Here are my answers entirely from an Android developer's perspective (I have no experience with PhoneGap, so I can't say how that affects things):
For the majority of my testing, I focus on 320x480 and 480x800. For tablets, you're also going to want to specifically test against the Galaxy Tab (see Samsung's site for more details on testing in the emulator).
Layouts in Android are generally designed (or should be) to support any screen size. Typically Views are set to MATCH_PARENT (previously FILL_PARENT) or WRAP_CONTENT, so their size depends on either what layout they are in or what content they contain rather than how large the display is. You can also specify "DP" (density-independent pixels), which will scale automatically for you (so 2dp would be 2px on an HVGA device but 3px on a WVGA device). Fonts should be specified in SP, which are essentially the same thing but also take into account the user's font preference.
You can also apply weights for stretching Views. For example, if you have a LinearLayout with horizontal orientation, you can put two Views in it (let's say a TextView and an EditTextView). You might set both of those to WRAP_CONTENT for their width and height, but you would probably add a layout_weight="1" to the EditTextView, telling it to fill the remaining space. In addition, you can create specific layouts for large devices to customize the display for the Galaxy Tab.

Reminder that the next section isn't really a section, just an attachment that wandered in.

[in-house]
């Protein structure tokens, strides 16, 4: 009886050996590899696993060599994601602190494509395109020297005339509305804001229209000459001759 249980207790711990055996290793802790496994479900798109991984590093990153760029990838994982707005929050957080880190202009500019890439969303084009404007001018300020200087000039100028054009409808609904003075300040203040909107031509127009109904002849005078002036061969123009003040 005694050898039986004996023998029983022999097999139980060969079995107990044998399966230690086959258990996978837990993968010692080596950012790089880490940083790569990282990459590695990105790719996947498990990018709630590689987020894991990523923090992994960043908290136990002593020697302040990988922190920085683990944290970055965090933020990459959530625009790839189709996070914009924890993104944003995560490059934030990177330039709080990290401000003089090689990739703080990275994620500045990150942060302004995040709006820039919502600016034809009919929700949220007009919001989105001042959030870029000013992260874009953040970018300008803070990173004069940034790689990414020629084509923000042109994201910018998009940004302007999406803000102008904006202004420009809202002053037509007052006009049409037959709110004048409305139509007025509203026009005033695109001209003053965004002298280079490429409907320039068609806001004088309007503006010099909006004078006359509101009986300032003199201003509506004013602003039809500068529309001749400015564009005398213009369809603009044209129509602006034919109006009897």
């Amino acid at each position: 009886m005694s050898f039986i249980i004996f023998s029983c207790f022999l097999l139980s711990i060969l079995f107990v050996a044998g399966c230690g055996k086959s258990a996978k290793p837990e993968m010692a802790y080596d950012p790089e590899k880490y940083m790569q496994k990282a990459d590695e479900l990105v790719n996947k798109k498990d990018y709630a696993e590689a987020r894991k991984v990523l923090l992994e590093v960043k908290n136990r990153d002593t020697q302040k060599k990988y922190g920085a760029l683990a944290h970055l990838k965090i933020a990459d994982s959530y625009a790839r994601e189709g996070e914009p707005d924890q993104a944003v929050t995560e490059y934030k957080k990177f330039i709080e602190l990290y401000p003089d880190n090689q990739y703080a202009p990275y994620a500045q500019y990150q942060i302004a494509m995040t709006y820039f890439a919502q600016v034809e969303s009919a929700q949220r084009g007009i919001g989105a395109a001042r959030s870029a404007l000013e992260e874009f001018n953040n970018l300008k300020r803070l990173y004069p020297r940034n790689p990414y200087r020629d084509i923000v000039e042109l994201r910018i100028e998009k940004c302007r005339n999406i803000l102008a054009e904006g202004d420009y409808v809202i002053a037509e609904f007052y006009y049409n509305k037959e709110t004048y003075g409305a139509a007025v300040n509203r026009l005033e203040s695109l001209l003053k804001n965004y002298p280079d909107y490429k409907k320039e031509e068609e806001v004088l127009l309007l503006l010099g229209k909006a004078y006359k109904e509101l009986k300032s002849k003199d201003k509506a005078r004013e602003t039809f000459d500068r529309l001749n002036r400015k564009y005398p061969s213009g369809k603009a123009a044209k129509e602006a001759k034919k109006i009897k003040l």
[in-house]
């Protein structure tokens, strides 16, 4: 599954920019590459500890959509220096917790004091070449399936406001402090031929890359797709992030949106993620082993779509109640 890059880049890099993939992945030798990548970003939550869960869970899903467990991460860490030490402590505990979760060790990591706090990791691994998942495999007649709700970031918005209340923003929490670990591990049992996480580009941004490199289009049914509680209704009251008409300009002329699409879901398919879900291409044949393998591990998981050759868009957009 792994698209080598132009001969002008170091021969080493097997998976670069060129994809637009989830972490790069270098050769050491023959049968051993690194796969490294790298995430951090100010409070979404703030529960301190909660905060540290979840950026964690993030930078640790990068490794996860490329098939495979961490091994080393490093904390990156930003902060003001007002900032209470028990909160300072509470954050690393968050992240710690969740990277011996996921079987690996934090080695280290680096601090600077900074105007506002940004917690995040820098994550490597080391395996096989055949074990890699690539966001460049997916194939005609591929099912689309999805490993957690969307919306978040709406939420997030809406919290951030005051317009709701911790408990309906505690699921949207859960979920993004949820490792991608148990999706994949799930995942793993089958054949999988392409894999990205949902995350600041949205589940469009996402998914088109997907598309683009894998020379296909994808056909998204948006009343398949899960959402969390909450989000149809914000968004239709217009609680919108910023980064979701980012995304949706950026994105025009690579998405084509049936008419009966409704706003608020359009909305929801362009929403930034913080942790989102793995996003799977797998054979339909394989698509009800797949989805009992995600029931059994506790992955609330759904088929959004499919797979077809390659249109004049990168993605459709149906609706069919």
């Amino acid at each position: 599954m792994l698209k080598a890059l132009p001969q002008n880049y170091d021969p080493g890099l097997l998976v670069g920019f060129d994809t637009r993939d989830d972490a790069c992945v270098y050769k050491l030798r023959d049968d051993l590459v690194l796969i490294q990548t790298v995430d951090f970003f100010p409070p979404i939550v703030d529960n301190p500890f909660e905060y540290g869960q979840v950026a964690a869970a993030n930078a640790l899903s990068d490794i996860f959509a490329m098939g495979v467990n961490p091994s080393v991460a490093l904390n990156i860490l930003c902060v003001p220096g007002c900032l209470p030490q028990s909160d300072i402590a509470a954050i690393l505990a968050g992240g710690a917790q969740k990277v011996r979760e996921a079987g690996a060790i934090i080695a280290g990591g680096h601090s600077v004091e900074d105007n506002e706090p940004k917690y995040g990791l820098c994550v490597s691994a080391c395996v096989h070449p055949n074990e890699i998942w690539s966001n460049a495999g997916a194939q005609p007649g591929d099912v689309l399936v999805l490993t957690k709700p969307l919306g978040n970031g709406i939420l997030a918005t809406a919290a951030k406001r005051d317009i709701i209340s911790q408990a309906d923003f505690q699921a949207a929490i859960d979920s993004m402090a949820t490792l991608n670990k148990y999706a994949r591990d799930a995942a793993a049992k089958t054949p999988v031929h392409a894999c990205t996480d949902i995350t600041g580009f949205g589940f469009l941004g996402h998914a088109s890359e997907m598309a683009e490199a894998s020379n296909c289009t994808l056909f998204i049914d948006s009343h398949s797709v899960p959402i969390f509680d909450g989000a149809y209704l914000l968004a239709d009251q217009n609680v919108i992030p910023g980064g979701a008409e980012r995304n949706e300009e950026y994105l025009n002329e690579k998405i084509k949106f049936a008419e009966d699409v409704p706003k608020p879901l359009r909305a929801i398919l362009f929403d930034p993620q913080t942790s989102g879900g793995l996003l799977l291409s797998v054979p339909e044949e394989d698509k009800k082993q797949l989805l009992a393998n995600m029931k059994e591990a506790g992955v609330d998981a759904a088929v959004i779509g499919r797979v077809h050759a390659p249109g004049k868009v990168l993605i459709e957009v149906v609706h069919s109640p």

The higher the resolution, the more pixels the emulator is handling. You'll also notice performance difference among the versions of Android.
That being said, it looks like PhoneGap is more or less like developing a WebApp, in which case you'll find the Android Web Apps articles helpful.
Edit (responses to first comment since my formatting was getting messed up):
No, there isn't anything to change in the AndroidManifest other than specifying what you support:
For CSS, you can specify styles based on density or use standard percents, em measurements, etc.